Yes, Big Pharma is firmly for cannabis prohibition. Companies that make expensive cannabis extracts and synthetics don’t want low-cost competitors. A recent report shows that medical cannabis could cost the industry $4 billion a year in revenue. Pharmaceutical corporations can buy politicians for much cheaper. From a business perspective, it’s a no-brainer. Buy the politicians, keep the $4 billion.

The U.N. is Against Cannabis

The more understandable reason to keep cannabis illegal is that legalizing violates certain United Nations drug treaties. And while keeping promises as a global community is good, these policies date back to 1961 and have not kept pace with scientific advancement. In other words, these treaties represent very old thinking and are stuck in the dark ages.

What’s more, many nations have already violated the treaties — Canada among them — with zero repercussions. There’s no excuse for the United States to waffle on joining the chorus of progressive nations and stop cannabis prohibition. Blaming the United Nations is a flimsy political excuse.

Instead, politicians against cannabis invent lies. They invoke false moral outrage and cower behind long-outdated studies. They pound their fists on the table and hem and haw over “unsettled science.”

But it all comes down to this: They care about money more than patients.

cannabis prohibition does little to help this sick person receiving chemotherapy

Cancer Patients Protest Cannabis Prohibition

The group that is most outraged and fearful about cannabis prohibition are those with cancer. While the research has not reached the gold standard (double blind, placebo) just yet, anecdotal reports pile up.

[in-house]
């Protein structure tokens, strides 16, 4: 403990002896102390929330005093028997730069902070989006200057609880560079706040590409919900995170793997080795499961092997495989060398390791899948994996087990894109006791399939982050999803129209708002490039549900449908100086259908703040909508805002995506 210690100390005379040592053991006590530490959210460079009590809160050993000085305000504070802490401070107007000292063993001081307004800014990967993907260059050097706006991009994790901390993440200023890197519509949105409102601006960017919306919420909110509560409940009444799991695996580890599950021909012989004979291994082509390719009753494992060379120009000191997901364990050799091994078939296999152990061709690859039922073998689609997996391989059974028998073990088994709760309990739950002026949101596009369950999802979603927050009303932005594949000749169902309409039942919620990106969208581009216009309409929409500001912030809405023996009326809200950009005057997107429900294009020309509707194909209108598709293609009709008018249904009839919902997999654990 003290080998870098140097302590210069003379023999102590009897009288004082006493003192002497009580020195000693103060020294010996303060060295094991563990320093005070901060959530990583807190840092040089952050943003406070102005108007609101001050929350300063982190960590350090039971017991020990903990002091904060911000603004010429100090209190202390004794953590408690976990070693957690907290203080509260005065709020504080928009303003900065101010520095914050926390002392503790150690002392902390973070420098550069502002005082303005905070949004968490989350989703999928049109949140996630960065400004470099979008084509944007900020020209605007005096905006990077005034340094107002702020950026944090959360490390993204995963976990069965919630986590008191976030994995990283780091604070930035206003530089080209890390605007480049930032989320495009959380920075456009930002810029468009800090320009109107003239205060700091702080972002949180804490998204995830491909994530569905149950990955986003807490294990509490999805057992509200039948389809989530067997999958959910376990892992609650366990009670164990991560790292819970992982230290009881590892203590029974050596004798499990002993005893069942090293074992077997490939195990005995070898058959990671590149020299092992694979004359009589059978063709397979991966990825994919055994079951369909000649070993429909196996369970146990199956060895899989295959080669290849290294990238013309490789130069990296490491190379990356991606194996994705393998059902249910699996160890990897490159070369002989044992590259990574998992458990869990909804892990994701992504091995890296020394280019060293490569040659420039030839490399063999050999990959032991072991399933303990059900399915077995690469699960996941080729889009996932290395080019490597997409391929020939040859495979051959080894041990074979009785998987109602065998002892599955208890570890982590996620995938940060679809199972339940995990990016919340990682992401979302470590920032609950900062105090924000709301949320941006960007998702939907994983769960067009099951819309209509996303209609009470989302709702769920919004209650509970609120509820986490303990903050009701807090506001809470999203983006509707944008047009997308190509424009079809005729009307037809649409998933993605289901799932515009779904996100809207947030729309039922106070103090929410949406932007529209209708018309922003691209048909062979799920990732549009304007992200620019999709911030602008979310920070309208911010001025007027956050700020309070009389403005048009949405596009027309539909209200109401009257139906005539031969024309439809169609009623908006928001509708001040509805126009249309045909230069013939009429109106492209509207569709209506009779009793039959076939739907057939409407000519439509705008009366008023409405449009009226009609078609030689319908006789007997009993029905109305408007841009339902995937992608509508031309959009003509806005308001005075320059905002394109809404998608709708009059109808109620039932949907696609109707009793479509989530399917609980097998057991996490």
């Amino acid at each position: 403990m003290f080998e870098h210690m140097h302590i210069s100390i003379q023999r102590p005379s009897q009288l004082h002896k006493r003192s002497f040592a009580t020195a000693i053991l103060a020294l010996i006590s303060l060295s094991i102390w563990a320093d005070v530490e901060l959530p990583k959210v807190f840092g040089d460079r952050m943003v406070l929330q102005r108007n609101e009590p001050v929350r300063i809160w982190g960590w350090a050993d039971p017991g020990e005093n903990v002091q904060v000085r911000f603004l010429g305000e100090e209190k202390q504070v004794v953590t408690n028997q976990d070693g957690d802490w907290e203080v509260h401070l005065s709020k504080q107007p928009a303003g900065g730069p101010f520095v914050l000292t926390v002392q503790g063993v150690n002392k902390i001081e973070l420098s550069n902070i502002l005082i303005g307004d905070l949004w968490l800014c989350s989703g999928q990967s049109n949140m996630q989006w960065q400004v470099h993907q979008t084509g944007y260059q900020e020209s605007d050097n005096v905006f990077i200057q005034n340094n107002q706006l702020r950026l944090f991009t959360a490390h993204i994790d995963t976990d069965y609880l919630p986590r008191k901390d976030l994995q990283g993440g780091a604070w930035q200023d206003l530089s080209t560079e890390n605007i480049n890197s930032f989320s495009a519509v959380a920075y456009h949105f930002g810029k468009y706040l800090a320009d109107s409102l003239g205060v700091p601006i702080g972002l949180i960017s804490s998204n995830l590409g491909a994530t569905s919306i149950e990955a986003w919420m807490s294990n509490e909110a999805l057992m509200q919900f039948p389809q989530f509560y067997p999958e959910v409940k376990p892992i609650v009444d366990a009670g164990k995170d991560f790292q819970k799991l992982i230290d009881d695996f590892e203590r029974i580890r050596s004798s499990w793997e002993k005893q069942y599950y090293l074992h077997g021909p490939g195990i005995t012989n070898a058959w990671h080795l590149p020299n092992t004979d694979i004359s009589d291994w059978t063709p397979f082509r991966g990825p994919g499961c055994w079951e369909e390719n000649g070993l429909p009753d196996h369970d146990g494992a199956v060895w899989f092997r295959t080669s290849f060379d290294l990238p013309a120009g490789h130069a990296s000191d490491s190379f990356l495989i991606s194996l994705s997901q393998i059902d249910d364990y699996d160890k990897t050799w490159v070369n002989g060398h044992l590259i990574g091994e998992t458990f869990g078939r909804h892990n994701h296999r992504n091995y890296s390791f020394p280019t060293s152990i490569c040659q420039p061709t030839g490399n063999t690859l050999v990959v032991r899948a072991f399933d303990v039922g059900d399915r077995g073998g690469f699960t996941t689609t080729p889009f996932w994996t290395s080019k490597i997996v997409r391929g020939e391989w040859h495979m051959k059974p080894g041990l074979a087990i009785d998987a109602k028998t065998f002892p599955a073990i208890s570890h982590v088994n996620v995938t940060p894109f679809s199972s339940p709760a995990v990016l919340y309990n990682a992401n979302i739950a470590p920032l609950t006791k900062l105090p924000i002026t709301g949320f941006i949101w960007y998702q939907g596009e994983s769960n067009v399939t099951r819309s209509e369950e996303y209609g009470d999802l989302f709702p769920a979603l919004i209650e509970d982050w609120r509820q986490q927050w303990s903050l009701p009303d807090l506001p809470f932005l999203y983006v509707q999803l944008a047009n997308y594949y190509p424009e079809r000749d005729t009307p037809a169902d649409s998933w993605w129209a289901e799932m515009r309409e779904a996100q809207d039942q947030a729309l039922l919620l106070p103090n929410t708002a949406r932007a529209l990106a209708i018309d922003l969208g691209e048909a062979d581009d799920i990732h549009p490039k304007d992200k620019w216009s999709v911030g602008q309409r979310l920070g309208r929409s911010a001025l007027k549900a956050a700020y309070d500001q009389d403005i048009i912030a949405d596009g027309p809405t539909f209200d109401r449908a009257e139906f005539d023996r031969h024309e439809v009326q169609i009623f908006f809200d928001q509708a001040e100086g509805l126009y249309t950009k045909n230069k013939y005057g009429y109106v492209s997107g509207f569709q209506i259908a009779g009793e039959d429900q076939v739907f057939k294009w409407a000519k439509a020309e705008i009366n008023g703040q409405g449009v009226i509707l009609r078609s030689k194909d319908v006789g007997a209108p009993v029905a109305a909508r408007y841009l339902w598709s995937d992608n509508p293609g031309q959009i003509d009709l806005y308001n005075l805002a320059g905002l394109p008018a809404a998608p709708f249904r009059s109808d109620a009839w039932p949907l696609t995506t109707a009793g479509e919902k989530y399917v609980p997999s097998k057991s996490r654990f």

Thanks to an active constituency of agents, cannabis potentially mounts a three-pronged attack against tumors. It may help prevent tumor growth, could keep many cancers from spreading, and may help the immune system kill tumors. Again, these are in the lab (cell lines) or within the animal model (rodents), but the results are worth noting. And these are certainly enough evidence to pull it out of Schedule I. Heroin and cocaine are not doing any of these.

For patients in latter-stage cancer prognoses, cannabis medicine helps ease pain, stimulates appetite, induces sleep, and boosts mood. It’s not a panacea, but it can be a wonder drug for a suffering patient. And cannabis prohibition prevents all that good stuff from happening.

So, when a substance fights malignancies and mitigates side effects of the disease and its treatments (like chemotherapy and radiotherapy), what’s not to support?

Politicians need to stand up to cannabis prohibition. It will save lives, make deaths less painful, and save money for millions of families. The only thing stopping them is their own greed. It’s time we had public servants who are better than that.

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Matt Weeks

A writer living and working in Athens, GA, Matt's work has appeared in various newspapers, books, magazines and online publications over the last 15 years. When he's not writing, he hosts bar trivia, plays in local bands, and makes a mean guacamole. He holds an undergraduate degree in journalism and a master's degree in organizational theory. His favorite movie is "Fletch."